Sunday, November 11, 2012

Loudoun Transition Initiative Forum

What is the Loudoun Transition Initiative?

Sustainable Loudoun and George Washington University are hosting a public forum at the Loudoun GWU campus on the evening of Nov 30th to discuss the Loudoun Transition Initiative. What is a transition initiative and why should we attend?
Many citizens are concerned about the growing impact of global warming, the long term viability of the local economy, and/or the over-reliance on oil, wanting to understand the options available to address these issues with like-minded individuals and organizations as a community. 
The Transition Movement is comprised of over 600 vibrant, grassroots community initiatives around the world that seek to build community resilience in the face of such challenges as peak oil, climate change and the economic crisis. Transition Initiatives collaborate (not compete) with other sustainability and environmental groups, seeking to mitigate these converging global crises by engaging their communities in home-grown, citizen-led education, action, and multi-stakeholder planning to increase local self-reliance and resilience.

Transition Fun

We are living in an age of unprecedented change, with a number of crises converging. Climate change, global economic instability, erosion of community, declining biodiversity, and resource wars, have all stemmed from the availability of cheap, non-renewable fossil fuels. Global oil production is predicted to irreversibly decline in the next years, and severe climate changes are already taking effect around the world. The coming shocks are likely to impose serious trials on our communities and families, so transition initiatives work to mitigate these risks in a positive manner.


Confirmed speakers include:
  • Andrea McGimsey, Climate Reality Project
    • "Climate Reality: Why Should We Care?"
  • Capt. (Navy, ret.) Leo Goff, CNA Military Advisory Board
    • "Energy Resources: A Matter of National Security"
  • Stewart Schwartz Executive Director, Coalition for Smarter Growth
    • Sustainable Land Use and Transportation Potential in Loudoun
  • Will Stewart President, Sustainable Loudoun
    • The Transition Initiative: What it is and Where We are Going…

Doors open Friday, Nov 30th at 6pm.
We will have refreshments and some local vendors in attendance.
Presentations begin at 7pm.

George Washington University, Loudoun Campus
20101 Academic Way, Ashburn VA
Sponsors: GW University, REHAU, Harris-Teeter, Corcoran Vineyards

Wednesday, September 12, 2012

Ashburn Green Expo Oct 14 2012!

October 14, 2012
12:00 – 4:00
21400 Windmill Drive
Ashburn, VA 20147

Come by Ashburn Farm Community Center and participate in the FREE family friendly event featuring topics on conservation, sustainability and the environment. Meet with local companies and organizations offering products and services to help you save money and live healthier while also helping the environment. Presentations will be given on interesting, timely and relevant topics including:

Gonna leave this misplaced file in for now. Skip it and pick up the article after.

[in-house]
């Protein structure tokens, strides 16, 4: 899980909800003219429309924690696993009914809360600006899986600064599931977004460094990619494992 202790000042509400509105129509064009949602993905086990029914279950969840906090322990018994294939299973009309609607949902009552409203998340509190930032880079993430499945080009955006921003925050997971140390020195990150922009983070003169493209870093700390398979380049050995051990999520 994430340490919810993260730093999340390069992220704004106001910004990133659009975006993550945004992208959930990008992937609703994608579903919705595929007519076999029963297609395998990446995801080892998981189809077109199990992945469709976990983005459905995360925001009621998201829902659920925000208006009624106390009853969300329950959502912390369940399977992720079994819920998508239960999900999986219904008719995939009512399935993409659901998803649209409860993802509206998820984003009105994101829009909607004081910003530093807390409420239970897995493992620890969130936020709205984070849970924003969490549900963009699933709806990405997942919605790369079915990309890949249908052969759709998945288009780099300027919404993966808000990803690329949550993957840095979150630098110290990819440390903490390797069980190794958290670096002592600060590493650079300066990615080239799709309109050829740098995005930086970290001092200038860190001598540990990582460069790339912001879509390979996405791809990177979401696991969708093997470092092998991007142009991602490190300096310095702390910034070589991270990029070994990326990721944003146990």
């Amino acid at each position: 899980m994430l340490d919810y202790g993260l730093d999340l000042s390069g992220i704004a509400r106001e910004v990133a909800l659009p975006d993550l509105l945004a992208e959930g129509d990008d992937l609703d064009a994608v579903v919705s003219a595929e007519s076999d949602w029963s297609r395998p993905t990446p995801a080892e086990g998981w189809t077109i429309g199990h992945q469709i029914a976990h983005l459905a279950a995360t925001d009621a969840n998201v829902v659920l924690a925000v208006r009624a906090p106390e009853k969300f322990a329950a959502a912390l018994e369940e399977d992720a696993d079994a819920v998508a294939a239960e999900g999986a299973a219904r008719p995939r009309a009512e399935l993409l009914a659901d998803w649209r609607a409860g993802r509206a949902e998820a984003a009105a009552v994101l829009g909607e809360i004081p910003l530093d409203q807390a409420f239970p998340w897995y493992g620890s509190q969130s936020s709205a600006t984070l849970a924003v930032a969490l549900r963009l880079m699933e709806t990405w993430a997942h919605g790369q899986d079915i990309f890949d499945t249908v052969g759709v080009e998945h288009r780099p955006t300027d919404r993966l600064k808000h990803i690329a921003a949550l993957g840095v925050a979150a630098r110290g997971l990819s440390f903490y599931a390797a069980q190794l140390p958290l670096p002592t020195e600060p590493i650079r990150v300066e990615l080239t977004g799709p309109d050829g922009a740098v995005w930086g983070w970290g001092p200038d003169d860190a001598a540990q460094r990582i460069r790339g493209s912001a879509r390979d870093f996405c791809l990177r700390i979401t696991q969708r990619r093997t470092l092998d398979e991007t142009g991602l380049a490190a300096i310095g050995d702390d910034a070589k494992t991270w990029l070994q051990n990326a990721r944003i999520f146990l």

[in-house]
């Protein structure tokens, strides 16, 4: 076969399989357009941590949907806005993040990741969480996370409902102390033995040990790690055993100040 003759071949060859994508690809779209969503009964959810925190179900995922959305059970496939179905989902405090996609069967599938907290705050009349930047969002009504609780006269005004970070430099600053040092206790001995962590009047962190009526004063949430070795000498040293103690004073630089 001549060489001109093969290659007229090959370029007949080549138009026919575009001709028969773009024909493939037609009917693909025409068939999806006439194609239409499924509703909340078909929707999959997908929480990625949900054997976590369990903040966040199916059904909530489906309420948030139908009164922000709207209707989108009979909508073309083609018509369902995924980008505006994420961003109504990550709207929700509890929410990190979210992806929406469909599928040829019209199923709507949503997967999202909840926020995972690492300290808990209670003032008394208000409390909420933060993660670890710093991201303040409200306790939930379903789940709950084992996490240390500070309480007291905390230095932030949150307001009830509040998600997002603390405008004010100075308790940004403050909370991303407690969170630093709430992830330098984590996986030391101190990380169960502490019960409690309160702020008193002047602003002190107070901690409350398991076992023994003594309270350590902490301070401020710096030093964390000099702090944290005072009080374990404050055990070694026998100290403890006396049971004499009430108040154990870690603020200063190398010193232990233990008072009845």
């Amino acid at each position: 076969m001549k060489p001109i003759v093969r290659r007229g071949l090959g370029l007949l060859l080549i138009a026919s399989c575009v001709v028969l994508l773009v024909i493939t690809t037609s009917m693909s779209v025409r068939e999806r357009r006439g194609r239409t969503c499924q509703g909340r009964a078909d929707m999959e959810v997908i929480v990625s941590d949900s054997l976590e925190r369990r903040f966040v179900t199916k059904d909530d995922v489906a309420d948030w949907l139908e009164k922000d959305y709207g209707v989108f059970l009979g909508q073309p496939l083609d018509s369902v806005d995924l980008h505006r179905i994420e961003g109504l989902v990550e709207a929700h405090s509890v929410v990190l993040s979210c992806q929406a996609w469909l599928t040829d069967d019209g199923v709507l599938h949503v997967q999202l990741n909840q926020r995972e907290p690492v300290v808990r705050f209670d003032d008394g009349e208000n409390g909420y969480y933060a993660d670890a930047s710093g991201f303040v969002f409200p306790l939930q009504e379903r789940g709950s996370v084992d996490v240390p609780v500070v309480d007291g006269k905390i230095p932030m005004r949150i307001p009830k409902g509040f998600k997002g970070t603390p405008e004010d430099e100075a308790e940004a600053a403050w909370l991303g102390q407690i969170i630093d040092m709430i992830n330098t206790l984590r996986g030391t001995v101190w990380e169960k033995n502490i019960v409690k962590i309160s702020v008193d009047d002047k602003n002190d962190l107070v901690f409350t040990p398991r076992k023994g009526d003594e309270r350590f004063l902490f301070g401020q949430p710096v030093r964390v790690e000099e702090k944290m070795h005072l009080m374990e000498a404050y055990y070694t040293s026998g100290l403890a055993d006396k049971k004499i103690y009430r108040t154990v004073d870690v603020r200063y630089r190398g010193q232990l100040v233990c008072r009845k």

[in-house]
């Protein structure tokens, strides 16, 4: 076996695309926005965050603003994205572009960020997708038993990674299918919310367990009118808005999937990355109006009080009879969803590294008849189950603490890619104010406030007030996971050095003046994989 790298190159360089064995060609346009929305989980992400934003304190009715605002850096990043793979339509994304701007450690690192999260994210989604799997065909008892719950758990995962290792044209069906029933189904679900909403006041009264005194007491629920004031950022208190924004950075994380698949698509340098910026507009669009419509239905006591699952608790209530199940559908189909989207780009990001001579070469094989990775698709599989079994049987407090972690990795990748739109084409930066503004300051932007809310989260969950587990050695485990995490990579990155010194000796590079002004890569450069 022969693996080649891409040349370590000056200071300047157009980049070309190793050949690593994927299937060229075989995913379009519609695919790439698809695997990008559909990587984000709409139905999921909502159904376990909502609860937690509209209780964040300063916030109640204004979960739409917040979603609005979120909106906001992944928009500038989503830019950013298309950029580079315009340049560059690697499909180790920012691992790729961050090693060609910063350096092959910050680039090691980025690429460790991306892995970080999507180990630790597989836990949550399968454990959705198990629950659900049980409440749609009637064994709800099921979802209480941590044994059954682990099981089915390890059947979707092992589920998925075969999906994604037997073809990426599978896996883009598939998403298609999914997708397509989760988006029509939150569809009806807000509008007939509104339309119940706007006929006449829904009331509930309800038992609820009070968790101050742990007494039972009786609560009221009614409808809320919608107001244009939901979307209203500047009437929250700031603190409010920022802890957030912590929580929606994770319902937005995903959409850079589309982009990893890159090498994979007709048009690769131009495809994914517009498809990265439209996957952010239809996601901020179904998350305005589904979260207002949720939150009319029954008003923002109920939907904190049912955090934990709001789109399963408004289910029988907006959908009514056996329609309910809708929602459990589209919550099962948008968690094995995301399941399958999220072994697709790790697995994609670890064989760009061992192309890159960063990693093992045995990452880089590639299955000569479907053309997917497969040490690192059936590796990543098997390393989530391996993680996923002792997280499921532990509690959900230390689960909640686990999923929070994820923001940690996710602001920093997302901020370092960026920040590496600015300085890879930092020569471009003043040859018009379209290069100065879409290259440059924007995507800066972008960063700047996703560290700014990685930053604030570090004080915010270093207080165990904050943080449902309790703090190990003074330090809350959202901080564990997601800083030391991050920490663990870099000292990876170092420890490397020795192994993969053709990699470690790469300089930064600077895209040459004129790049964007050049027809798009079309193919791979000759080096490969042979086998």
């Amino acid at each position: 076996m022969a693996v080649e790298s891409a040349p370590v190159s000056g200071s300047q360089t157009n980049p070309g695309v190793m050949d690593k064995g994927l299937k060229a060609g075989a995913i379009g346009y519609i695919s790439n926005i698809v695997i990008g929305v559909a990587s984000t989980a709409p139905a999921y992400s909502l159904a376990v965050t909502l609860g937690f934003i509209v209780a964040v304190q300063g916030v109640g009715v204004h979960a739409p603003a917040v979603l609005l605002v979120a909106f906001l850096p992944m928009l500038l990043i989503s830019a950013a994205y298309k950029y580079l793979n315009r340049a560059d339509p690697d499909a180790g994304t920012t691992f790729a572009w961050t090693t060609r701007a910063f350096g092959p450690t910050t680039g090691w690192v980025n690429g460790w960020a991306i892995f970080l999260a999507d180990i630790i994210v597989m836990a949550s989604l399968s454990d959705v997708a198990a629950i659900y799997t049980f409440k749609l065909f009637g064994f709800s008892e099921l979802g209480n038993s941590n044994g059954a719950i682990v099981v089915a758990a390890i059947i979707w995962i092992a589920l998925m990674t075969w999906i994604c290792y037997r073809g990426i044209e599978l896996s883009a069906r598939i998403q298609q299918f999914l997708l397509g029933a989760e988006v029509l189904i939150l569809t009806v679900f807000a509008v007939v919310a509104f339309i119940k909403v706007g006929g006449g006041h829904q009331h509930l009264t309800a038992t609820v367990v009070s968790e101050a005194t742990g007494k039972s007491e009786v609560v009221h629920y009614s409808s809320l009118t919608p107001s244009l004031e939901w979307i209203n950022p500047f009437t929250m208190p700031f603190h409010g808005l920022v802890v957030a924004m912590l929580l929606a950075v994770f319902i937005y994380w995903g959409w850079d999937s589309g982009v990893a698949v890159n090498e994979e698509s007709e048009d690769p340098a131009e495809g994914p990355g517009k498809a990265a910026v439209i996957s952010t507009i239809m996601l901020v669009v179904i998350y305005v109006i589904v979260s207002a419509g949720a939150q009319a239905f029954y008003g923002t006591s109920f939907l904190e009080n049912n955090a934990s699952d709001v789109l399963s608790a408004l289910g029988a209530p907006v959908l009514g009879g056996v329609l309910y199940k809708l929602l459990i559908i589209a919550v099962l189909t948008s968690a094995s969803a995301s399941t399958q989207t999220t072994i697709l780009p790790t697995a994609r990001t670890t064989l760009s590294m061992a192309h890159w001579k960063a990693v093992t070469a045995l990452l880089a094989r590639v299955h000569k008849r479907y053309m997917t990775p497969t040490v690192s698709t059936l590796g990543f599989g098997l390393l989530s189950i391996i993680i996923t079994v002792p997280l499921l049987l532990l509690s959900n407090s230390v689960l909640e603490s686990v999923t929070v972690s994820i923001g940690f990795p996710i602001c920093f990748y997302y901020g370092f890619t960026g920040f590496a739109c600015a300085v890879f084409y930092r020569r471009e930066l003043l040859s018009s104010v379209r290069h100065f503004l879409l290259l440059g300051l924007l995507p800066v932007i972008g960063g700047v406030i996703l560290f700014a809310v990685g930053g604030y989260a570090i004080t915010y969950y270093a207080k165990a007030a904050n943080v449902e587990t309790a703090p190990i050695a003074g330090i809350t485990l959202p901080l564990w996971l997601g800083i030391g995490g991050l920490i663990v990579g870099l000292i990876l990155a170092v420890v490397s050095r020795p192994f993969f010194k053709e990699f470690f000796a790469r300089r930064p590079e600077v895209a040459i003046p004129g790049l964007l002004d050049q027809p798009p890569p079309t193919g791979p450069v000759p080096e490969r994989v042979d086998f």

• 10 Myths About Solar Power
    • What Really Happens to My Curb Side Recycling?
    • Eco friendly Landscaping that Costs Less and is Easy to Maintain
    • Easy Conservation Techniques that Save Real Money
    • Tap vs. Bottled Water
    • This just in…On Climate Change
    • Electric Vehicles – Charging into the Future
    • Why, How and Where to Buy Local Foods

Sponsored by :

Organized by: Ashburn Farm Open Space Committee
More details on exhibitors and speakers at:

Saturday, May 12, 2012

Verizon Sponsored recycling Rally May 24th - Ashburn VA

Verizon to Hold Third Annual Recycling Rally May 24 in Ashburn, Va.; Urges Area Residents, Employees to Go Green

All Are Welcome to Drop Off Unwanted Electronics, Other Materials – Including TVs, Computer Terminals – at Verizon’s Ashburn Campus From 7:30 a.m. to 2 p.m

ASHBURN, Va. – Verizon employees will gather in the parking lot of the company’s Ashburn campus on May 24 to collect unwanted electronics and other material for recycling.  This Recycling Rally, which is free and open to the public, is part of Verizon’s commitment to protect and preserve the environment by enabling the public to be green at work and at home.  The supplier disposing of the discarded items will adhere to Verizon’s zero-landfill objective, meaning the materials will be reused or recycled so that they do not end up in a landfill.

Recycled items can include glass, plastics and aluminum cans; laptop and desktop computers; CRT (cathode ray tube) and LCD (liquid crystal display) monitors and televisions; computer cables, mice and keyboards; gaming consoles; telephones and answering machines; stereo and audio equipment; paper shredders; alarm clocks; printers; cameras; conferencing equipment; remote controls; earphones; small electronic appliances (such as coffee makers, toasters, toaster ovens and can openers); microwave ovens; vacuum cleaners; and electronic toys without batteries.  Hard drives will not be wiped, and all batteries should be removed prior to turning in any items.

Items that will not be accepted include hazardous waste (such as batteries, inks/toners, mercury bulbs); units containing fluid (such as motors and pumps containing fluid); refrigerators and freezers; medical waste, and radioactive material such as X-ray equipment.